Unified power[a] is the political power principle of communist states, whereby political power, instead of being separated into different branches as Montesquieu called for, is unified, in the state's case, in the highest organ of state power and in the communist party's case, in congress.

This principle drew inspiration from the Paris Commune established in 1871. This commune established a representative institution, the Commune Council, which had executive, legislative and judicial powers and, therefore, no separation of powers. Karl Marx wrote approvingly of this model, noting that it was "a working, not a parliamentary, body, executive and legislative at the same time."[1]: 61 

The constitution of the Russian Soviet Federative Socialist Republic was the first modern state formation to put this system into practice, and designated the All-Russian Congress of Soviets as the highest organ of state power. Vladimir Lenin, the leader of Russia at the time, believed that only through unitary power could one govern in the name of the dictatorship of the proletariat.[2]: 55–57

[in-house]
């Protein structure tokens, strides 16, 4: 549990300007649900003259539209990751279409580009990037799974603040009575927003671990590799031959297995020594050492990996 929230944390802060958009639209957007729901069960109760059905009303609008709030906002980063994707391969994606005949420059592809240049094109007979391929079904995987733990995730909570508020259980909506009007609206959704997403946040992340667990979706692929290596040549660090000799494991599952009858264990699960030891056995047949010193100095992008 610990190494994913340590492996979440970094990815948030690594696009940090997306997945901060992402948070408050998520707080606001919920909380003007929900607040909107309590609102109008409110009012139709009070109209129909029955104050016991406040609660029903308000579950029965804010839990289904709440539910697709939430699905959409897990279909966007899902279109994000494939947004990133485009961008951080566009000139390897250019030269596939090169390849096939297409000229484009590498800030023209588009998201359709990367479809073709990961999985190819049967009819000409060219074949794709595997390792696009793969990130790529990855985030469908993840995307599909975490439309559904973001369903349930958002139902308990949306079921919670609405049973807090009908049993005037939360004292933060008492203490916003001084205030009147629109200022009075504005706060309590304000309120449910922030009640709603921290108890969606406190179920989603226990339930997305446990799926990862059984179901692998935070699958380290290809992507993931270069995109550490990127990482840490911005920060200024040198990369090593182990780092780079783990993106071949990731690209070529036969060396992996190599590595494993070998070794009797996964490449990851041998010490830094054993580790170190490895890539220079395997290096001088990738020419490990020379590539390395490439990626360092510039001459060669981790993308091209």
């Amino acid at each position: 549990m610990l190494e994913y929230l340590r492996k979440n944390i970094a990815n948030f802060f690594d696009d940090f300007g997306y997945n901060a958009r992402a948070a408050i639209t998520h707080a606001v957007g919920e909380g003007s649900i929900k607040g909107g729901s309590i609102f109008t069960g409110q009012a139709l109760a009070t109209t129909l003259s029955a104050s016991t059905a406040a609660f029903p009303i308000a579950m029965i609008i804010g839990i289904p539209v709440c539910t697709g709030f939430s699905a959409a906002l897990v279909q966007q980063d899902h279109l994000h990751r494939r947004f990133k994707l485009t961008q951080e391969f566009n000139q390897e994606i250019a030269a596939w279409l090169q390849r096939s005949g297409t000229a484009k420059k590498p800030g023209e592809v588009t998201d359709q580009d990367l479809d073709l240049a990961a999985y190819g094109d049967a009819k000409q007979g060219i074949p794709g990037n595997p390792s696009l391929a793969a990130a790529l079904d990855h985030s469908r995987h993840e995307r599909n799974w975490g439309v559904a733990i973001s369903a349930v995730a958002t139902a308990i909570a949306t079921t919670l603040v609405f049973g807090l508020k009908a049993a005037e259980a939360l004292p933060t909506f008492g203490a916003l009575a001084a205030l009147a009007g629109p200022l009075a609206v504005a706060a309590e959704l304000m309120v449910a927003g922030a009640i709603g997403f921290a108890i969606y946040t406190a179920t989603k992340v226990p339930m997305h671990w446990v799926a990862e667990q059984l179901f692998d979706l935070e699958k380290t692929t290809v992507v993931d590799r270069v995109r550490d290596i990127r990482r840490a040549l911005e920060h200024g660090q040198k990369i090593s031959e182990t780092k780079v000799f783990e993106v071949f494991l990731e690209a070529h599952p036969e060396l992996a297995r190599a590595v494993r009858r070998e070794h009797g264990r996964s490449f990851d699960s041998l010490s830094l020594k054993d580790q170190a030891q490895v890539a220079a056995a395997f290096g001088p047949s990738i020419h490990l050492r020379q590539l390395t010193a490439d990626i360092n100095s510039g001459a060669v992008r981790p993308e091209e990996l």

In communist systems, the highest organ of state power works under the ruling party's leadership.

China's political system, officially referred to as the system of people's congress, is grounded on this principle.[2]: 57–59 

See also


  1. ^ Also referred to as "unity of power", "unitary power", "unified state power" and "unity of state power".


  1. ^ Davidshofer, William J. (2014). Marxism and the Leninist Revolutionary Model. New York: Palgrave Macmillan. doi:10.1057/9781137460295. ISBN 978-1-349-48849-0.
  2. ^ a b Fang, Ning, ed. (2020). "Chapter 3: China's System of People's Congresses". China's Political System. China Governance System Research Series. Singapore: China Social Sciences Press and Springer Publishing Company. doi:10.1007/978-981-15-8362-9. ISBN 978-981-15-8361-2. OCLC 1198557413. S2CID 158853804.